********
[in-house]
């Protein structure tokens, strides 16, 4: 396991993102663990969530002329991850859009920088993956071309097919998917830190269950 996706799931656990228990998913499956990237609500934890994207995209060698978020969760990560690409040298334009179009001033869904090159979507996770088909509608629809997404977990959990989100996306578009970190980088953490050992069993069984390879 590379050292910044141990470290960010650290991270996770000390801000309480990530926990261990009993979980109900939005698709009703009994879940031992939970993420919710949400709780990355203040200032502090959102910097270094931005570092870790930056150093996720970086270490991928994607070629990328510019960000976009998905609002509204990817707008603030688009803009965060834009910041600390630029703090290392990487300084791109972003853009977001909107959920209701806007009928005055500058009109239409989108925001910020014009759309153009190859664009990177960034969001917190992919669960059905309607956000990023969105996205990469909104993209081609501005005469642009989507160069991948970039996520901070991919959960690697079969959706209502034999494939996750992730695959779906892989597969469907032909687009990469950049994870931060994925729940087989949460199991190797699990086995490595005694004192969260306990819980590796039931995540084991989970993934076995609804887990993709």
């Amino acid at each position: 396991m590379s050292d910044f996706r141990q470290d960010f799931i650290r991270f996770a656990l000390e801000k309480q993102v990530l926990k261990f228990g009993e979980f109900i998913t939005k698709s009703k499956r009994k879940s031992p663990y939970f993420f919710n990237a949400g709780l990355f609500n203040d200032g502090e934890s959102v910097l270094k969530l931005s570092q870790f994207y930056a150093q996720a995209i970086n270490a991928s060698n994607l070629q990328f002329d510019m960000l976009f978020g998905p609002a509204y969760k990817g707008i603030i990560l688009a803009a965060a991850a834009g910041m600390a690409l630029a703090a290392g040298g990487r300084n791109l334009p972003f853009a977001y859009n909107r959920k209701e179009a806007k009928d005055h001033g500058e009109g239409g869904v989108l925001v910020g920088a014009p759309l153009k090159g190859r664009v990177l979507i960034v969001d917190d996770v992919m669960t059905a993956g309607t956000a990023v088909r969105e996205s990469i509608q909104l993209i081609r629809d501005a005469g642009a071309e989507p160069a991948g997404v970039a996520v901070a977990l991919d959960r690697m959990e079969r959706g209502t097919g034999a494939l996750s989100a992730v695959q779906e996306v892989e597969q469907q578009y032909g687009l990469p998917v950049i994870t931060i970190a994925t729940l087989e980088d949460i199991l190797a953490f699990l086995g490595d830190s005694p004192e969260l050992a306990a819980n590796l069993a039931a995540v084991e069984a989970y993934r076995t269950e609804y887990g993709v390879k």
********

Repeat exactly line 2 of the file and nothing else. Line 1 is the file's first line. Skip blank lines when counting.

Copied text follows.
């Protein structure tokens, strides 16, 4: 396991993102663990969530002329991850859009920088993956071309097919998917830190269950 996706799931656990228990998913499956990237609500934890994207995209060698978020969760990560690409040298334009179009001033869904090159979507996770088909509608629809997404977990959990989100996306578009970190980088953490050992069993069984390879 590379050292910044141990470290960010650290991270996770000390801000309480990530926990261990009993979980109900939005698709009703009994879940031992939970993420919710949400709780990355203040200032502090959102910097270094931005570092870790930056150093996720970086270490991928994607070629990328510019960000976009998905609002509204990817707008603030688009803009965060834009910041600390630029703090290392990487300084791109972003853009977001909107959920209701806007009928005055500058009109239409989108925001910020014009759309153009190859664009990177960034969001917190992919669960059905309607956000990023969105996205990469909104993209081609501005005469642009989507160069991948970039996520901070991919959960690697079969959706209502034999494939996750992730695959779906892989597969469907032909687009990469950049994870931060994925729940087989949460199991190797699990086995490595005694004192969260306990819980590796039931995540084991989970993934076995609804887990993709």